Shortly after arriving at the hospital the patient had a sample of blood taken from an artery in his wrist, the purpose of this sample was to enable an ABG reading to be obtained so that a rapid biochemical evaluation could be carried out to guide diagnosis and further management of the patient. It is important to adopt a systematic approach to interpreting results of arterial blood gases, preceded by a brief history and focussed clinical examination (Cowley, Owen and Bion 2013). The systematic approach referred to involves six steps

Assess Oxygenation.

Assess pH.

Assess sHCO- and the base excess

Assess PaCO²

Review additional analytes

Re assess

However, Woodrow (2004) suggests that to have a basic understanding of the results in order to determine the severity of a patient’s condition, only three areas need to be analysed.

Ph Level.

Respiratory Function (Oxygen/carbon dioxide saturation).

Metabolic measures (bicarbonate, base excess).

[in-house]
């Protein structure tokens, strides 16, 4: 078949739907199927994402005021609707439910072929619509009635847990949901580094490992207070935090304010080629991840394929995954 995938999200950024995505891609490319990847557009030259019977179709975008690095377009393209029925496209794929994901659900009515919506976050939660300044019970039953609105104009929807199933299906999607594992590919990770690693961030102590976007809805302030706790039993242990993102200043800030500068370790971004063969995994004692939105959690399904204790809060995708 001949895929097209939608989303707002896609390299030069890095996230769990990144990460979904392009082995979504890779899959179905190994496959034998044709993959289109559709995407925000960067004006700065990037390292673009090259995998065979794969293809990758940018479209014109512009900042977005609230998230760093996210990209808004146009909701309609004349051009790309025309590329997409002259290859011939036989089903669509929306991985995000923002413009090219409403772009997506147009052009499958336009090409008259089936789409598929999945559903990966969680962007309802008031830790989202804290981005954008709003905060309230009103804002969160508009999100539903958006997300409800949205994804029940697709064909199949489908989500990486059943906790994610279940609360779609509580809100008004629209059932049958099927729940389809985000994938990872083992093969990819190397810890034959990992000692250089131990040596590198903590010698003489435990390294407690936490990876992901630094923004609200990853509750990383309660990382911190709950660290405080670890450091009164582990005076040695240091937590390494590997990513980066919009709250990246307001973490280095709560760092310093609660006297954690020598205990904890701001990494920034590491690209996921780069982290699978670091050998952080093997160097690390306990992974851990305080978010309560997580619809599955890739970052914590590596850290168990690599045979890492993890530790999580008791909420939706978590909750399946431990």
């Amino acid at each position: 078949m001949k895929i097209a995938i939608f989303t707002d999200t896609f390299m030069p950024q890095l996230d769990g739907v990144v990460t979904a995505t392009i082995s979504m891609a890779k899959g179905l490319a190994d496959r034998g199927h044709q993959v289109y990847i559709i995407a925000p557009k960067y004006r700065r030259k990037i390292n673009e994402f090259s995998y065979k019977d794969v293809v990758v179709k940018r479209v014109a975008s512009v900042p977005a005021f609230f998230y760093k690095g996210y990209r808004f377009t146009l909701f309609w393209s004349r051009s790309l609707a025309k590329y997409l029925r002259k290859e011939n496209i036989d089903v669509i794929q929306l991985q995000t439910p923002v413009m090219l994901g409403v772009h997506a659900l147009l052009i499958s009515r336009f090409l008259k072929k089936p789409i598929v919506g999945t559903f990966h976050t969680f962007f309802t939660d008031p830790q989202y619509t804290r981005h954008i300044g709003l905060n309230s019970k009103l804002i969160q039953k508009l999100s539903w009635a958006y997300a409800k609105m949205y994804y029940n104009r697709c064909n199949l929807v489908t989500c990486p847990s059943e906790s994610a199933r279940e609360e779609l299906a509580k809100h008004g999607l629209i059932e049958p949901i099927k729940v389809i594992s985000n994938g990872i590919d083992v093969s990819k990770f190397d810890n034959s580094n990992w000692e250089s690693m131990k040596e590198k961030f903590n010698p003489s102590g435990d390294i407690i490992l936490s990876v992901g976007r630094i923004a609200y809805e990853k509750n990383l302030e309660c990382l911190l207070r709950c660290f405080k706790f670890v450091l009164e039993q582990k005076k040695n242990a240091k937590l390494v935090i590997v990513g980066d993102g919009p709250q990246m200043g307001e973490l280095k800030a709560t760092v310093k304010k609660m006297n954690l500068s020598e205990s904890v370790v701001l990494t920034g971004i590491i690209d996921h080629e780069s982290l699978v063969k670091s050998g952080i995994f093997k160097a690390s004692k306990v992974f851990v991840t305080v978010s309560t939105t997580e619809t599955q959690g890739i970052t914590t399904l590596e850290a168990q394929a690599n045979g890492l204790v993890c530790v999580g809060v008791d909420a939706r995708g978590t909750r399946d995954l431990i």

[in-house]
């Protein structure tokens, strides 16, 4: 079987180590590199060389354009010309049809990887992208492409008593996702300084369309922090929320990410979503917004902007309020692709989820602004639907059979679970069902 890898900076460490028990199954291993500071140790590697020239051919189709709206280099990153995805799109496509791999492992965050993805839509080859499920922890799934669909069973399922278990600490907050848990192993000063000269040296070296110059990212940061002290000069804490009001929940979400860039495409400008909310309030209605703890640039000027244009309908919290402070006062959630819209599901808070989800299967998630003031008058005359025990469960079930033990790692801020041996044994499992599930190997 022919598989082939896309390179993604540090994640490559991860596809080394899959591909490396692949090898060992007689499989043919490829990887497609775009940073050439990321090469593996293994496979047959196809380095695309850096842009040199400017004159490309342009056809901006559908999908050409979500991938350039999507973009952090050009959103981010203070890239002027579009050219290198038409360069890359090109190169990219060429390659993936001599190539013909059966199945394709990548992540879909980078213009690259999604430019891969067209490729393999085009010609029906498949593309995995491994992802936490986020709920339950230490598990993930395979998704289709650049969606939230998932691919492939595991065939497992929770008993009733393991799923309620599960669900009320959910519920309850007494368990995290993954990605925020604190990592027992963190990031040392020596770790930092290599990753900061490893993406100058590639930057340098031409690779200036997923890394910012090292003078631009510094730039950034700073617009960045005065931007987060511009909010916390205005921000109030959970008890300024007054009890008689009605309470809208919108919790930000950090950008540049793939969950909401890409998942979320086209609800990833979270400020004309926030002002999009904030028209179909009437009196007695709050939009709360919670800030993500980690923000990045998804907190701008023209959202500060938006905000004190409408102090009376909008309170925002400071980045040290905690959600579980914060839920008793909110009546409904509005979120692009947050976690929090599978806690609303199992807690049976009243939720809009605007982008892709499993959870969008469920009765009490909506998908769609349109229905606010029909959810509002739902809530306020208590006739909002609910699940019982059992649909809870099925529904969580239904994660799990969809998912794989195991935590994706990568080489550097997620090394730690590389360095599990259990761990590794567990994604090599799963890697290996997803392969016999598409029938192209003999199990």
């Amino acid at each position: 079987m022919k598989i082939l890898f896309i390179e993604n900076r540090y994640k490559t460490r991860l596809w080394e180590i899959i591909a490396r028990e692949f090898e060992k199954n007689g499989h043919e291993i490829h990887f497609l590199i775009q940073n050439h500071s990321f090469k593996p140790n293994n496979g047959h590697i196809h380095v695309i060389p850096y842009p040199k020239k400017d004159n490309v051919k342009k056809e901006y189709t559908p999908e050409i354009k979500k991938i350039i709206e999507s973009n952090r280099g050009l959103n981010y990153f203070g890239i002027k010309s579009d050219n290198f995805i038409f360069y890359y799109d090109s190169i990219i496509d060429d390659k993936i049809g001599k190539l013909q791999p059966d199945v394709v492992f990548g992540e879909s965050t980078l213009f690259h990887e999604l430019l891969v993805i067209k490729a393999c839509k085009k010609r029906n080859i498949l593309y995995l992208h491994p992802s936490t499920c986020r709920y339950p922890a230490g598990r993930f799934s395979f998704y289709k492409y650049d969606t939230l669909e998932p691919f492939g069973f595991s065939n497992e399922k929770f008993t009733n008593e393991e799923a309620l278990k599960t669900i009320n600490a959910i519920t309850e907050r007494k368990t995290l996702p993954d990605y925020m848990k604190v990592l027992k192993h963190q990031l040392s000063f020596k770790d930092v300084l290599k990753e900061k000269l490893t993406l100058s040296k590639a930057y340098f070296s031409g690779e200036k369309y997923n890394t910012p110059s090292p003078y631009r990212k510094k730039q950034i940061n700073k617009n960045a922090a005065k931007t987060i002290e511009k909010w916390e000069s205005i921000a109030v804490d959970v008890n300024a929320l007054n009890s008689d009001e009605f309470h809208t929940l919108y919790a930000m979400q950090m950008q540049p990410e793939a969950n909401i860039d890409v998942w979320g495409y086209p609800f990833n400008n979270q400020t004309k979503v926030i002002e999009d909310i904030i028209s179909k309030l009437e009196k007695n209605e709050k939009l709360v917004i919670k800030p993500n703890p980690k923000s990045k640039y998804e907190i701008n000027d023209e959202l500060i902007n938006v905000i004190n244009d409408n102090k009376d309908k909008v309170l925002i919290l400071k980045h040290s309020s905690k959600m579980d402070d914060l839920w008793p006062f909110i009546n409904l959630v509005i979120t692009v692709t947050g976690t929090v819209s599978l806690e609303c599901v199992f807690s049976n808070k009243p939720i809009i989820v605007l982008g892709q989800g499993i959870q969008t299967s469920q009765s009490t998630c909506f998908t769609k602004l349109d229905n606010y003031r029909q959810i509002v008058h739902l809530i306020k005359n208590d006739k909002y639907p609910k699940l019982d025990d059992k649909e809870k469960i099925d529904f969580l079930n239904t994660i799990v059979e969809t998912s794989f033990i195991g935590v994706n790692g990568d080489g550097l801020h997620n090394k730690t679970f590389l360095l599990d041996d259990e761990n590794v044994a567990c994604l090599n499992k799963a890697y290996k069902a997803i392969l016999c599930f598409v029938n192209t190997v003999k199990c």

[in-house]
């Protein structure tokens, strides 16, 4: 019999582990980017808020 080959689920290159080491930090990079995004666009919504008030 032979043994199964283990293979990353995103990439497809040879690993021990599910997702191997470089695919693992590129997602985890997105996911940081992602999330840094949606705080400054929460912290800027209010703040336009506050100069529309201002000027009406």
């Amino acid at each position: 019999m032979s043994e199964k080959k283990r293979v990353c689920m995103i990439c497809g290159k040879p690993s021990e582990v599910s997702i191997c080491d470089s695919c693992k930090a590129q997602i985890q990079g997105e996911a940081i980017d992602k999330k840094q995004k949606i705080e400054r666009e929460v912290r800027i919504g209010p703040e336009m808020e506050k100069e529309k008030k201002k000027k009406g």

Assess Oxygenation.

The Normal range for the partial pressure of oxygen in the plasma (PaO2) is 11.5 – 13.5kPa. (Woodrow 2004). Assessment of the basic blood gas measurements reflecting oxygenation involves interpreting data that identify PaO2, the amount of oxygen bound to Haemoglobin (HB) (SaO2), and the total content of oxygen in the arterial blood (CaO2) (Wilkins, Dexter and Heuer 2010) The oxygenation levels or respiratory function relate to the arterial oxygen tension (PaO2) which is the partial pressure of oxygen in arterial blood and the inspired oxygen concentration expressed as a fraction (FiO2) which is termed the PaO2/FiO2 ratio or P/F ratio. This is a useful index for determining the presence and severity of impaired alveolar gas exchange and is easier to calculate than alternative indices, such as the alveolar-arterial gradient (Cowley, Owen and Bion 2013). A healthy individual would be expected to have a P/F ratio above 50, with lower values signifying impaired gas exchange. Patients with acute lung injury or acute respiratory distress syndrome have values below 40 and 26.7 respectfully (Cowley, Owen and Bion 2013).